Now identify the next-simplest classes and templates, in that they
    depend only on the first level of classes and templates that you
    previously built, or on the OS or SDK.  Again get just those
    next-simplest modules to build.

    Continue on in a heirarchical fashion, at the very end getting the
    compilation unit that contains main() to build.

    The chances are quite good at this point that the modules that require
    Objective-C's nil will be in a completely different sub-heirarchy of
    your codebase than the modules that require boost's Nil.

    If you edit your sources carefully enough, and set up your new builds
    carefully enough, you won't introduce any new bugs during the
    levelization process.

    But if you do find that you've introduced bugs - or really, if you
    have ANY bugs at all - fix them by writing automated tests just for
    the very lowest level of your heirarchy, then after fixing any bugs
    you discover in just that lowest level, write tests for just the
    second level.

    Do not proceed to writing new tests, or fixing any bugs for higher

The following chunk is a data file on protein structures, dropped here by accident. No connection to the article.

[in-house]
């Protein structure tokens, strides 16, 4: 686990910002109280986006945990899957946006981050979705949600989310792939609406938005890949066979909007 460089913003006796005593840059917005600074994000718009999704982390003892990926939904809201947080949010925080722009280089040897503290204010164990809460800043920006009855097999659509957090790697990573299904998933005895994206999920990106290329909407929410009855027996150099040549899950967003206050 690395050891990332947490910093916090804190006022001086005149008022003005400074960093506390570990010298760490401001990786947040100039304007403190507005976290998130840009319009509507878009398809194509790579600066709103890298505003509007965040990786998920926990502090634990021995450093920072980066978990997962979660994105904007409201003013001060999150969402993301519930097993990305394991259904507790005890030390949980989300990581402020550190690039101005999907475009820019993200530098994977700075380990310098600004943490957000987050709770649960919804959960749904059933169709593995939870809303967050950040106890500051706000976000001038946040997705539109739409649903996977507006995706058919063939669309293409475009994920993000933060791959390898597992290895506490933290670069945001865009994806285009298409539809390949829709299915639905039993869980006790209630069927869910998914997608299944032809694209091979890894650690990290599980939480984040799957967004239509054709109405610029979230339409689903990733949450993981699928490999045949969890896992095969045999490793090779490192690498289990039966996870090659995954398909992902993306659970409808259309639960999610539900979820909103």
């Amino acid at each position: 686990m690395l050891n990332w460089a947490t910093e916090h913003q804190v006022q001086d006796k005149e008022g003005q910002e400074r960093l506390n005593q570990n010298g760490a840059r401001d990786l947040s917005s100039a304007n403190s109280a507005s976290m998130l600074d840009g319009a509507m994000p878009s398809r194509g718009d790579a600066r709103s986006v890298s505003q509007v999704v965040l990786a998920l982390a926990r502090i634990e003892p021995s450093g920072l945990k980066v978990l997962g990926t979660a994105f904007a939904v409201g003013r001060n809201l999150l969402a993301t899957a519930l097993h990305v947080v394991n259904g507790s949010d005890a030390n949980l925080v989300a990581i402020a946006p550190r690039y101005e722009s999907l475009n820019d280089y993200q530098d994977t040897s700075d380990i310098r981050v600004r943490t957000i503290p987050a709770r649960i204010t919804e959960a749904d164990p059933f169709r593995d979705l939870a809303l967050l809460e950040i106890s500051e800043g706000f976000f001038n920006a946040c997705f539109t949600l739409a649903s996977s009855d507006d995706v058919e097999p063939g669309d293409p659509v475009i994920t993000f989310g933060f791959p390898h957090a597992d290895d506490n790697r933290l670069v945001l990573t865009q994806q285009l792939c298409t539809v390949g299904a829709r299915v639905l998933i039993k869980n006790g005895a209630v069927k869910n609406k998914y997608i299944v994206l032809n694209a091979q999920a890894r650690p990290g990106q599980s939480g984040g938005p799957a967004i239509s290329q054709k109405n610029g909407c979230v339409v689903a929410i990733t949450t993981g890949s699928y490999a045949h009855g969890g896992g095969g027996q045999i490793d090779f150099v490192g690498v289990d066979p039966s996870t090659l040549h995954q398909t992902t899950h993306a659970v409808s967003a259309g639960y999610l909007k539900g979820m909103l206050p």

levels until you've fixed the bugs in the lower levels!  It ought to
    be plainly apparent as to why.

    I'll send you my bill in the mail.  ;-)
    --
    Don Quixote de la Mancha
    Dulcinea Technologies Corporation
    Software of Elegance and Beauty
    http://www.dulcineatech.com
    <quixote...>
  • On May 1, 2012, at 7:16 PM, Greg Parker wrote:

    > On May 1, 2012, at 7:10 AM, Andreas Grosam <agrosam...> wrote:
    >> Hm, the library is a header only template library - namely its spirit (from boost), so my chances to never include this library are zero ;)
    >>
    >> Basically, I need something like the following to compile:
    >>
    >> // file foo.m:
    >>
    >> #include <Foundation/Foundation.h>
    >>
    >> namespace nm {
    >> struct nil {};
    >> struct Nil {};
    >> }
    >>
    >> NSObject* o = nil;
    >
    > If you never need to use boost's nil in your own code, you can carefully order your includes so the boost headers are always first.
    >
    > #include <boost/header-that-uses-nil.h>  // uses nil
    > #include <Foundation/Foundation.h>      // #defines nil but doesn't affect the boost header
    > NSObject *o = nil;  // uses objc's nil

    I thought about this, too. But Foundation.h is often in a Prefix header, as in my case. So this would require to include the boost header(s) in the prefix header as well. It's a viable solution, since I control the prefix header. It makes the project setup a bit fragile, though (removing the prefix will cause the project to not compile anymore).

    But as you too would suggest it, and it seems this is still the least intrusive solution to this issue, I'll give it a try.

    >
    > If you do need to use boost's nil in your own code, you can use macro tricks to rename their nil.
    >
    > #define nil boost_nil
    > #include <boost/header-that-uses-nil.h>